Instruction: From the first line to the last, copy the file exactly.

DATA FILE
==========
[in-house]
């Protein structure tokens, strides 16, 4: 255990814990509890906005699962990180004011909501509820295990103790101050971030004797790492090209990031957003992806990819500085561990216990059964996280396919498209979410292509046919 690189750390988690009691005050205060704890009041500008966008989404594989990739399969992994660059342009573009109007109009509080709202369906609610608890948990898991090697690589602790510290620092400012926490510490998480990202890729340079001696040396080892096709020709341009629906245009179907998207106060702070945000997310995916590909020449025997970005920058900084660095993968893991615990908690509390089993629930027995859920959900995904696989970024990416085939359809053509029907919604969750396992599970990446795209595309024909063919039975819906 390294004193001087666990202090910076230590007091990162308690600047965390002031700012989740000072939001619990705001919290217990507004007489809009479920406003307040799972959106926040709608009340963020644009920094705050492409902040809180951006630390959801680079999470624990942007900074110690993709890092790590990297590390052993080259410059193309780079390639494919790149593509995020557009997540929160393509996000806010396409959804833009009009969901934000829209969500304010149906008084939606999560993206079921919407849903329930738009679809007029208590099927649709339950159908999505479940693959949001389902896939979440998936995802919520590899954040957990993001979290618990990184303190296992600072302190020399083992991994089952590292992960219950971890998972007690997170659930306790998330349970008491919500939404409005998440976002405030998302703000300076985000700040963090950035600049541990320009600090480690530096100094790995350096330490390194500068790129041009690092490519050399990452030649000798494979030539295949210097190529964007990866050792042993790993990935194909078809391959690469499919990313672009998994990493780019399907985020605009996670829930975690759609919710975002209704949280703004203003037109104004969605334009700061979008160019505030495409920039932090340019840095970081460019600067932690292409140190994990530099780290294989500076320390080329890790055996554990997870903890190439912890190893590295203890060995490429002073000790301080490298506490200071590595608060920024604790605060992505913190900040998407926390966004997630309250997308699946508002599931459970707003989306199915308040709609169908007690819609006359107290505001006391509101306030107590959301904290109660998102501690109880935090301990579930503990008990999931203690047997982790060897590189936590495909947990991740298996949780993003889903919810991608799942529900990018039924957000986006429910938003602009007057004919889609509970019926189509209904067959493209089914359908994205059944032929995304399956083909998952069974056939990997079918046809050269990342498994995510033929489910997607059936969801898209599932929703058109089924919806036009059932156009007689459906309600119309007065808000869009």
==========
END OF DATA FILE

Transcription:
[in-house]
């Protein structure tokens, strides 16, 4: 255990814990509890906005699962990180004011909501509820295990103790101050971030004797790492090209990031957003992806990819500085561990216990059964996280396919498209979410292509046919 690189750390988690009691005050205060704890009041500008966008989404594989990739399969992994660059342009573009109007109009509080709202369906609610608890948990898991090697690589602790510290620092400012926490510490998480990202890729340079001696040396080892096709020709341009629906245009179907998207106060702070945000997310995916590909020449025997970005920058900084660095993968893991615990908690509390089993629930027995859920959900995904696989970024990416085939359809053509029907919604969750396992599970990446795209595309024909063919039975819906 390294004193001087666990202090910076230590007091990162308690600047965390002031700012989740000072939001619990705001919290217990507004007489809009479920406003307040799972959106926040709608009340963020644009920094705050492409902040809180951006630390959801680079999470624990942007900074110690993709890092790590990297590390052993080259410059193309780079390639494919790149593509995020557009997540929160393509996000806010396409959804833009009009969901934000829209969500304010149906008084939606999560993206079921919407849903329930738009679809007029208590099927649709339950159908999505479940693959949001389902896939979440998936995802919520590899954040957990993001979290618990990184303190296992600072302190020399083992991994089952590292992960219950971890998972007690997170659930306790998330349970008491919500939404409005998440976002405030998302703000300076985000700040963090950035600049541990320009600090480690530096100094790995350096330490390194500068790129041009690092490519050399990452030649000798494979030539295949210097190529964007990866050792042993790993990935194909078809391959690469499919990313672009998994990493780019399907985020605009996670829930975690759609919710975002209704949280703004203003037109104004969605334009700061979008160019505030495409920039932090340019840095970081460019600067932690292409140190994990530099780290294989500076320390080329890790055996554990997870903890190439912890190893590295203890060995490429002073000790301080490298506490200071590595608060920024604790605060992505913190900040998407926390966004997630309250997308699946508002599931459970707003989306199915308040709609169908007690819609006359107290505001006391509101306030107590959301904290109660998102501690109880935090301990579930503990008990999931203690047997982790060897590189936590495909947990991740298996949780993003889903919810991608799942529900990018039924957000986006429910938003602009007057004919889609509970019926189509209904067959493209089914359908994205059944032929995304399956083909998952069974056939990997079918046809050269990342498994995510033929489910997607059936969801898209599932929703058109089924919806036009059932156009007689459906309600119309007065808000869009």